Horses, those fascinating and graceful animals, will dazzle spectators with their skills and beauty during the 23rd Washington International Horse Show at the Capital Centre, Oct. 25 through Nov. 1. A high point of Washington's social season, the show attracts people who think it's chic to show up, children who go home begging for a pony, would-be cowboys, weekend riders, and many others who enjoy drama and competitive sport.

Some participants are professionals who make a living training and riding other people's horses, but most ride their own horses for the glory and the fun of it. Horse fanciers come from all over the United States and from Italy, England, Spain and Canada for one of the best indoor shows in America. And, it's all for good causes: contributions go to the Girl Scouts, Lions Eye Bank and the People to People Sports Committee.

A large volunteer staff, a horse show secretary and a 65-member board are responsible for the preparations, which begin a year in advance. David Lamb, of Rockville, has helped to organize the show for 15 years and is president of the board this year.

"I used to fox-hunt and show-jump," says Lamb, who also practices law in Washington. "My fantasy is to ride one of the show jumpers, which takes a tremendous amount of skill and a very athletic horse. Those jumper riders ask their horses to vault a seven-foot wall, and they've got to have one strong pair of legs not to go over the animal's head. The jolt when the horse comes down is formidable. It's an awesome thing to watch."

Describing the rivalry between equestrian disciplines, show secretary Karen Beach of Gaithersburg said the jumper riders, who are the backbone of the show, just tolerate the cutting horse competition because they know variety keeps horse shows alive.

"The jumper riders don't watch the event, but I love it. The cowboy's horse cuts a calf away from a group of cattle and then with speed and agility keeps the calf from returning to his friends. It's exactly what they do on a working ranch when they want to brand or take care of a sick animal," Beach explained.

Celebrities add to the fun. Last year Kelly Reno, who starred in the movie "The Black Stallion" appeared with his four-legged co-star. This year Count Domecq will ride a high-stepping Andalusian stallion, one of a Spanish breed that is gaining popularity in America.

Maryland horse lovers eagerly await the chance to participate in the show. Poolesville resident Joe Muldoon is pleased that polo is part of the show for the first time.

"Prince Charles is making the game popular," says Muldoon, who plays at the Potomac Polo Club and will travel to India with his team this year. "The game's a crowd-pleaser. It's like ice hockey except competitors ride 1,000-pound horses going 30 miles an hour. And there's a lot of bumping, especially when you put the game in a smaller place."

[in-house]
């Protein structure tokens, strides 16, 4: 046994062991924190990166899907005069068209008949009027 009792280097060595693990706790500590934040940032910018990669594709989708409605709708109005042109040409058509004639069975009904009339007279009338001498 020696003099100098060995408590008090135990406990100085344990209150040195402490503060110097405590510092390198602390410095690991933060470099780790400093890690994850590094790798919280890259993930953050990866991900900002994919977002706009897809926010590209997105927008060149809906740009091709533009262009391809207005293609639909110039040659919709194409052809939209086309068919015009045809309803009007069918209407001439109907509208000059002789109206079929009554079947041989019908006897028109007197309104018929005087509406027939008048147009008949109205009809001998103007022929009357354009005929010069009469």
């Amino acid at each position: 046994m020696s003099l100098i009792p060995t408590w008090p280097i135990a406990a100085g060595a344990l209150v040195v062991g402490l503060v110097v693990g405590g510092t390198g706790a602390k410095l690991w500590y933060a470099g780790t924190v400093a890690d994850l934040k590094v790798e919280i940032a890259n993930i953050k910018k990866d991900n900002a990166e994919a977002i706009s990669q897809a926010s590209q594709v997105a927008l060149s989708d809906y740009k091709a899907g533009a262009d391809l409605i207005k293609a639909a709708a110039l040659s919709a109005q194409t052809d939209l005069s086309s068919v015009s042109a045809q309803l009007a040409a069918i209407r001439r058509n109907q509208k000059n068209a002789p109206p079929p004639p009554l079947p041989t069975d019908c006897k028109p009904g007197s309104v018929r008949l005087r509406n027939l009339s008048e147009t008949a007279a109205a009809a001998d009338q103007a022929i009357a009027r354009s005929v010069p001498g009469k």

Dr. Csaba Magassy, who lives in Potomac, met the woman who became his wife at the show 14 years ago. A plastic surgeon who is riders' physician during the show, he explained that part of his job is taking care of "involuntary dismounts."

Magassy rides on hunt night.

"The camaraderie of fox hunting carries over to the show," said Magassy, who added that the hunt is not a brutal sport, but just a good excuse to get out and ride.

"A healthy fox will outsmart the hounds every time," he explained.

Mary Lisa Nicholson, 14, who lives in Brookville, will ride in the small pony division.

"She's been in the ribbons since she was nine," says Mary's mother, "and she works all year to qualify for this show. Mary's calm when she rides; I'm the nervous wreck because even though they judge the horse, the rider has a lot to do with winning. You can't just sit up there like a passenger."

Mary Ellen Will, of Germantown, said she feels very elegant when she wears her long skirt, top hat and veil for the sidesaddle event. She said riding with both legs on one side of the horse is not very practical but it is fun.

"It's somewhat dangerous," Will explains, "because your legs fit into two pommels on the saddle and if your horse falls, you're stuck. Some women fox-hunt sidesaddle, but mostly you see it in the shows, where there is little chance of an accident."

Will praised the excitement of the horse show. She related a vivid memory of riding into the ring 10 years ago and seeing thousands of people.

"I was petrified," she recalls. "I thought my horse was running away with me, but actually he was going slower than usual. Now I don't even get flustered, I just get butterflies. What's exciting about the show is that so many different people come from all over just because they love one common thing -- the horse."